The Galah is found throughout most of Australia, and these beautiful bright pink and grey birds have become an icon of our native bush. They live on inland plains with trees bordering watercourses but are also found in a wide variety of environments – including deserts, rainforests, mountain ranges, flat grasslands and coastal areas. With the drought many have become more nomadic and greater numbers are heading towards our greener coasts and urban areas to find food and water that is becoming increasingly scarce in the drier zones.
Galahs are gregarious parrots and are often seen in flocks of 30 up to 1000 where there is an abundant food source. Living in such large groups does have advantages, safety being the most obvious one, with a few birds watching out for danger while the rest of the flock is feeding or drinking. They are usually locally nomadic, heading off at dawn to range up to 15 km. to look for food returning to the flock at dusk. They are mainly seed eaters feeding on the ground gathering seeded grasses and herbs, flowers, leaves, wheat, sunflower seeds, corn, insects and grubs. They will head up into the trees to devour native fruits, nuts, blossoms, berries and seeds.
Because seeds make up a large part of their diet their beak has to be tough enough to crack open shells. It is also used to hold onto branches when climbing. The beak grows continually, and by chewing on hard material such as seeds and branches, a parrot can keep the size of its beak under control while keeping the cutting edge sharp. They have hard, rough tongues which move the food around in their beaks. They also have very dexterous feet and toes, with two toes facing directly forwards and two facing backwards on each foot, which helps them to hold food when eating and hang upside down to get at tasty food on the underside of branches.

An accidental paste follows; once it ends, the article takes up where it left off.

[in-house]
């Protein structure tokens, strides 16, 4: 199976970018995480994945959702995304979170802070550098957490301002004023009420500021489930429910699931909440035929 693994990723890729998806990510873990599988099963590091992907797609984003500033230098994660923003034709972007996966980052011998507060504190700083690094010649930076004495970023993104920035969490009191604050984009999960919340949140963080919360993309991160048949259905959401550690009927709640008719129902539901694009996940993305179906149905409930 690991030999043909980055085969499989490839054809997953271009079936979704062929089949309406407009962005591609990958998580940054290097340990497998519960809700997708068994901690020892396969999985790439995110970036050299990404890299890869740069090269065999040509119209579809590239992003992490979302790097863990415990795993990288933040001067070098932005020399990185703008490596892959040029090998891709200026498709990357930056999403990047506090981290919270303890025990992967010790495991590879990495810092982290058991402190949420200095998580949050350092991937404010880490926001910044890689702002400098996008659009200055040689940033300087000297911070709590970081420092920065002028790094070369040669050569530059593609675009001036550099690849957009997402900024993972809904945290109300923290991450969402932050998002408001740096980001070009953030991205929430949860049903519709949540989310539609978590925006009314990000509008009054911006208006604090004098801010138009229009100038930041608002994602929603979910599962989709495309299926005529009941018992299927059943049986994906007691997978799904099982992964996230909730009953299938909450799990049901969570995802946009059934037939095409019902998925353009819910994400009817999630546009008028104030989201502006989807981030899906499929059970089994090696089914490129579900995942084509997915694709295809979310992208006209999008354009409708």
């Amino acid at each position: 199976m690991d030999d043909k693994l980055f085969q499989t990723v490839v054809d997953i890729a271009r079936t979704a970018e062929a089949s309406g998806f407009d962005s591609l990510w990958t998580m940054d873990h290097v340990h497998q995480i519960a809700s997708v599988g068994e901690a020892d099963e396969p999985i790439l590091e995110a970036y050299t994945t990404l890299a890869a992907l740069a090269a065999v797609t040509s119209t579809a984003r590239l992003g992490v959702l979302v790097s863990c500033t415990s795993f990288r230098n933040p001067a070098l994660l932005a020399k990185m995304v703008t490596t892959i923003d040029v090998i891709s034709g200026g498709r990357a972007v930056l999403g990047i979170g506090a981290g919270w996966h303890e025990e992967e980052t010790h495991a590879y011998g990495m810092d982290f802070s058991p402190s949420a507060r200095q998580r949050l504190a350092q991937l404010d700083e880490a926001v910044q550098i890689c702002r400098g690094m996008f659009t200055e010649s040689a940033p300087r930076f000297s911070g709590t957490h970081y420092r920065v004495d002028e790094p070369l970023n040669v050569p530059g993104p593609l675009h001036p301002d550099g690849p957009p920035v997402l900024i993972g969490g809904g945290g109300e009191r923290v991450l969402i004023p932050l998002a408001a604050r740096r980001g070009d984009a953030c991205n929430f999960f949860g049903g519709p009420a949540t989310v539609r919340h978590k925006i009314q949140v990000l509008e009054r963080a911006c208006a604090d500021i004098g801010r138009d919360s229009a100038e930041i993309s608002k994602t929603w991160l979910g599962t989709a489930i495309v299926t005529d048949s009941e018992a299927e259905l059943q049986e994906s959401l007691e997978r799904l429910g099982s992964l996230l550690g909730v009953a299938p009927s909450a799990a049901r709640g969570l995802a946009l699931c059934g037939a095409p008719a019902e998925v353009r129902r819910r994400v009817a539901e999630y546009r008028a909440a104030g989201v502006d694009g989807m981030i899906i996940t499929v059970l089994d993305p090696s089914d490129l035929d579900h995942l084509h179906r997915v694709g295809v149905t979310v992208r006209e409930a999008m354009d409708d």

Many young galahs are injured or die in their first summer while they are learning to fly on their own and this is the time when they often come into the care of WIRES, found concussed and often emaciated by a caring member of the public. Only 10 out of every 100 fledglings survive to their breeding age of 3-4 years old, but if they do, then they can live up to 60 plus years.
To help these wonderful birds and all our magnificent Australian Native birds survive, plant Australian native flowering trees, shrubs and bushes in your gardens and parks and encourage our councils to do the same. Have a bird bath in a safe spot in your garden filled daily with fresh water for them to come and drink and bathe. Leave hollow logs and holes in trees to be used as nesting sites and help these beautiful birds survive into the future.
Reference: Field Guide to the Birds Of Australia, Simpson & Day
Every Australian Bird Illustrated, Rigby
Complete Book of Aust. Birds by Readers Digest.